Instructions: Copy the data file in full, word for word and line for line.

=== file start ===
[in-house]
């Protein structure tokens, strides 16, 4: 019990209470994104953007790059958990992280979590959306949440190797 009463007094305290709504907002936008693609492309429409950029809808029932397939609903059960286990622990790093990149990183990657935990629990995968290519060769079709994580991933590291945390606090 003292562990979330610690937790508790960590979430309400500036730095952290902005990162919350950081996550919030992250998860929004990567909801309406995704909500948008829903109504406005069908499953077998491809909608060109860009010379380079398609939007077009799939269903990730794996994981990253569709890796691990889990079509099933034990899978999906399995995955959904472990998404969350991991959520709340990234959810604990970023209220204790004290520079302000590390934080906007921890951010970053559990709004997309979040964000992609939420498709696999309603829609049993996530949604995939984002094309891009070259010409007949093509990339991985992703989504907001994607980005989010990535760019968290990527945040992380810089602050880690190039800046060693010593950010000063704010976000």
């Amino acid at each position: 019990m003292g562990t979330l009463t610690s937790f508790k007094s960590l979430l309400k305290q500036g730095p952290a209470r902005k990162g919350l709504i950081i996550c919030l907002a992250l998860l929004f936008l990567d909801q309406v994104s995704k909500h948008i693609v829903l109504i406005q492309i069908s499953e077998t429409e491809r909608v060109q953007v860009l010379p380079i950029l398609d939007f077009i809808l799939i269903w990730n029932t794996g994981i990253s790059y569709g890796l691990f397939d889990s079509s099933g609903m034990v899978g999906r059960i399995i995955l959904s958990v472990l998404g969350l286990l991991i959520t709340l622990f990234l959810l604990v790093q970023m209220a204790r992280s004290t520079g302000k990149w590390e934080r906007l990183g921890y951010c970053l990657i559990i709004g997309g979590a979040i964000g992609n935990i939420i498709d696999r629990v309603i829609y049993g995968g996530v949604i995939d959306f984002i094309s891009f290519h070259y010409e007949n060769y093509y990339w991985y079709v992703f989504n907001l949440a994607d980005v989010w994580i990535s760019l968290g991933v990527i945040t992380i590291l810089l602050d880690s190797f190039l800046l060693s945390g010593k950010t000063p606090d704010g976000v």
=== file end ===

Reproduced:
[in-house]
């Protein structure tokens, strides 16, 4: 019990209470994104953007790059958990992280979590959306949440190797 009463007094305290709504907002936008693609492309429409950029809808029932397939609903059960286990622990790093990149990183990657935990629990995968290519060769079709994580991933590291945390606090 003292562990979330610690937790508790960590979430309400500036730095952290902005990162919350950081996550919030992250998860929004990567909801309406995704909500948008829903109504406005069908499953077998491809909608060109860009010379380079398609939007077009799939269903990730794996994981990253569709890796691990889990079509099933034990899978999906399995995955959904472990998404969350991991959520709340990234959810604990970023209220204790004290520079302000590390934080906007921890951010970053559990709004997309979040964000992609939420498709696999309603829609049993996530949604995939984002094309891009070259010409007949093509990339991985992703989504907001994607980005989010990535760019968290990527945040992380810089602050880690190039800046060693010593950010000063704010976000």
């Amino acid at each position: 019990m003292g562990t979330l009463t610690s937790f508790k007094s960590l979430l309400k305290q500036g730095p952290a209470r902005k990162g919350l709504i950081i996550c919030l907002a992250l998860l929004f936008l990567d909801q309406v994104s995704k909500h948008i693609v829903l109504i406005q492309i069908s499953e077998t429409e491809r909608v060109q953007v860009l010379p380079i950029l398609d939007f077009i809808l799939i269903w990730n029932t794996g994981i990253s790059y569709g890796l691990f397939d889990s079509s099933g609903m034990v899978g999906r059960i399995i995955l959904s958990v472990l998404g969350l286990l991991i959520t709340l622990f990234l959810l604990v790093q970023m209220a204790r992280s004290t520079g302000k990149w590390e934080r906007l990183g921890y951010c970053l990657i559990i709004g997309g979590a979040i964000g992609n935990i939420i498709d696999r629990v309603i829609y049993g995968g996530v949604i995939d959306f984002i094309s891009f290519h070259y010409e007949n060769y093509y990339w991985y079709v992703f989504n907001l949440a994607d980005v989010w994580i990535s760019l968290g991933v990527i945040t992380i590291l810089l602050d880690s190797f190039l800046l060693s945390g010593k950010t000063p606090d704010g976000v």